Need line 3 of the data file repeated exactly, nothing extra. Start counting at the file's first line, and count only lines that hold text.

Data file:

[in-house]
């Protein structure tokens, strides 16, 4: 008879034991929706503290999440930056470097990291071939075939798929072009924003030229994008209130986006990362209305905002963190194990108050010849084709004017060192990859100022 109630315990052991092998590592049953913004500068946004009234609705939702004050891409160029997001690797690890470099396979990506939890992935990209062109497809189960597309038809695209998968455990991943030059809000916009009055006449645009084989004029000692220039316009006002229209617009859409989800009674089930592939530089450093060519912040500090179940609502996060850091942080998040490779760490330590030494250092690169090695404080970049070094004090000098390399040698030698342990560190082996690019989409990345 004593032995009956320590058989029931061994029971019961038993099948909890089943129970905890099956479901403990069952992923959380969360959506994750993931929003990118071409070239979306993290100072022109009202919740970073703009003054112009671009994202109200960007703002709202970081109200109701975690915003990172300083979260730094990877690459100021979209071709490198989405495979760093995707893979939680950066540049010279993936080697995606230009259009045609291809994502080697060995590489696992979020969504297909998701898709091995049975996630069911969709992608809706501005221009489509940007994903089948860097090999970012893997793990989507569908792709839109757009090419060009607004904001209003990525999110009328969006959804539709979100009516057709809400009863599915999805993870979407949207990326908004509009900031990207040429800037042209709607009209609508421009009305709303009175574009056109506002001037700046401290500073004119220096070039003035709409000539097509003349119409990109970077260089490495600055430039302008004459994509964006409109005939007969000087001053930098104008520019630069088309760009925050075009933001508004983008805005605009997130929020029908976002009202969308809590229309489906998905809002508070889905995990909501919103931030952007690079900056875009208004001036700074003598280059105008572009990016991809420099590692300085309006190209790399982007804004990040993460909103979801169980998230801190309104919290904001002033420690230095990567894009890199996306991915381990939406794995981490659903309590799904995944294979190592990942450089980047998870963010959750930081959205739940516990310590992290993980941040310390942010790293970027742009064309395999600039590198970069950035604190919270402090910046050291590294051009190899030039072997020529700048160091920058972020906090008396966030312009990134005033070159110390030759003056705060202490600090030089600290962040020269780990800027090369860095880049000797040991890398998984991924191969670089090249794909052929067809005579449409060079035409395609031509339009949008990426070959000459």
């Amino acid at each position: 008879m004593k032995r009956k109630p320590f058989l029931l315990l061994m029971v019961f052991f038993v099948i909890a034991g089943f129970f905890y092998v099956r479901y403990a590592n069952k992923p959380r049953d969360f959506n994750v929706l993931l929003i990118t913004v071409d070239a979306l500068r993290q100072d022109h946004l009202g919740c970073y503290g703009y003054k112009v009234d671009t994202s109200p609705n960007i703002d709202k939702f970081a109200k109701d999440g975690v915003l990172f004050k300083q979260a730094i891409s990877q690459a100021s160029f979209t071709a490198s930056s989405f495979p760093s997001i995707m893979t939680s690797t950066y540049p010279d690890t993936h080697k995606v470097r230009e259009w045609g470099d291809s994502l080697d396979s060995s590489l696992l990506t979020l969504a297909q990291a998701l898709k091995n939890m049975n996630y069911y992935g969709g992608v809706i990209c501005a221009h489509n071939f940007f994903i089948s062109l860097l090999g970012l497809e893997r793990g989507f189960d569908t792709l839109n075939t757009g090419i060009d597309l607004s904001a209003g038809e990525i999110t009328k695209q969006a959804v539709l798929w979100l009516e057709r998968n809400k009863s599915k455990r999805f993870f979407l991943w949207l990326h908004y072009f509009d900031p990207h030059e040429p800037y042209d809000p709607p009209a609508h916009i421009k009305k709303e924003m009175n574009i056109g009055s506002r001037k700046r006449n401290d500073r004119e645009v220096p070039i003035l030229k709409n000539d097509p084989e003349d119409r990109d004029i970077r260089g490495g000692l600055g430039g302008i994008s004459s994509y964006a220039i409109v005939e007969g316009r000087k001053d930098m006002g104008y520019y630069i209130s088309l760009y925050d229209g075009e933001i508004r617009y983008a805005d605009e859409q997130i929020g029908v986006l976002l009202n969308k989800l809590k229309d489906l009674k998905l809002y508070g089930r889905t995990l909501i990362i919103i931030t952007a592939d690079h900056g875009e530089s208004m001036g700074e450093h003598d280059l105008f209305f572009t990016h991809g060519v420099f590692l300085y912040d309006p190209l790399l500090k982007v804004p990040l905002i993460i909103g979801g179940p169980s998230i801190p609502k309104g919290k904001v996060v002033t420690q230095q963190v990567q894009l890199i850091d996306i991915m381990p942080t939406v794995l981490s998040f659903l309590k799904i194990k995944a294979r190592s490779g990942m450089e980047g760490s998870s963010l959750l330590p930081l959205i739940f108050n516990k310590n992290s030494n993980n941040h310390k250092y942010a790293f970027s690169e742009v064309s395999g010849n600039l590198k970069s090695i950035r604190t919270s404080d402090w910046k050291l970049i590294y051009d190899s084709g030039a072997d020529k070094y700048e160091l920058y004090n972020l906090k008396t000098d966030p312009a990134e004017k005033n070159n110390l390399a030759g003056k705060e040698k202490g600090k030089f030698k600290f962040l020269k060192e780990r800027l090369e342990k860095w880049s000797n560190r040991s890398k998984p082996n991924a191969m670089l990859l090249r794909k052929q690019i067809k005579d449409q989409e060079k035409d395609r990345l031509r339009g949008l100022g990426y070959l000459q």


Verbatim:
């Amino acid at each position: 008879m004593k032995r009956k109630p320590f058989l029931l315990l061994m029971v019961f052991f038993v099948i909890a034991g089943f129970f905890y092998v099956r479901y403990a590592n069952k992923p959380r049953d969360f959506n994750v929706l993931l929003i990118t913004v071409d070239a979306l500068r993290q100072d022109h946004l009202g919740c970073y503290g703009y003054k112009v009234d671009t994202s109200p609705n960007i703002d709202k939702f970081a109200k109701d999440g975690v915003l990172f004050k300083q979260a730094i891409s990877q690459a100021s160029f979209t071709a490198s930056s989405f495979p760093s997001i995707m893979t939680s690797t950066y540049p010279d690890t993936h080697k995606v470097r230009e259009w045609g470099d291809s994502l080697d396979s060995s590489l696992l990506t979020l969504a297909q990291a998701l898709k091995n939890m049975n996630y069911y992935g969709g992608v809706i990209c501005a221009h489509n071939f940007f994903i089948s062109l860097l090999g970012l497809e893997r793990g989507f189960d569908t792709l839109n075939t757009g090419i060009d597309l607004s904001a209003g038809e990525i999110t009328k695209q969006a959804v539709l798929w979100l009516e057709r998968n809400k009863s599915k455990r999805f993870f979407l991943w949207l990326h908004y072009f509009d900031p990207h030059e040429p800037y042209d809000p709607p009209a609508h916009i421009k009305k709303e924003m009175n574009i056109g009055s506002r001037k700046r006449n401290d500073r004119e645009v220096p070039i003035l030229k709409n000539d097509p084989e003349d119409r990109d004029i970077r260089g490495g000692l600055g430039g302008i994008s004459s994509y964006a220039i409109v005939e007969g316009r000087k001053d930098m006002g104008y520019y630069i209130s088309l760009y925050d229209g075009e933001i508004r617009y983008a805005d605009e859409q997130i929020g029908v986006l976002l009202n969308k989800l809590k229309d489906l009674k998905l809002y508070g089930r889905t995990l909501i990362i919103i931030t952007a592939d690079h900056g875009e530089s208004m001036g700074e450093h003598d280059l105008f209305f572009t990016h991809g060519v420099f590692l300085y912040d309006p190209l790399l500090k982007v804004p990040l905002i993460i909103g979801g179940p169980s998230i801190p609502k309104g919290k904001v996060v002033t420690q230095q963190v990567q894009l890199i850091d996306i991915m381990p942080t939406v794995l981490s998040f659903l309590k799904i194990k995944a294979r190592s490779g990942m450089e980047g760490s998870s963010l959750l330590p930081l959205i739940f108050n516990k310590n992290s030494n993980n941040h310390k250092y942010a790293f970027s690169e742009v064309s395999g010849n600039l590198k970069s090695i950035r604190t919270s404080d402090w910046k050291l970049i590294y051009d190899s084709g030039a072997d020529k070094y700048e160091l920058y004090n972020l906090k008396t000098d966030p312009a990134e004017k005033n070159n110390l390399a030759g003056k705060e040698k202490g600090k030089f030698k600290f962040l020269k060192e780990r800027l090369e342990k860095w880049s000797n560190r040991s890398k998984p082996n991924a191969m670089l990859l090249r794909k052929q690019i067809k005579d449409q989409e060079k035409d395609r990345l031509r339009g949008l100022g990426y070959l000459q």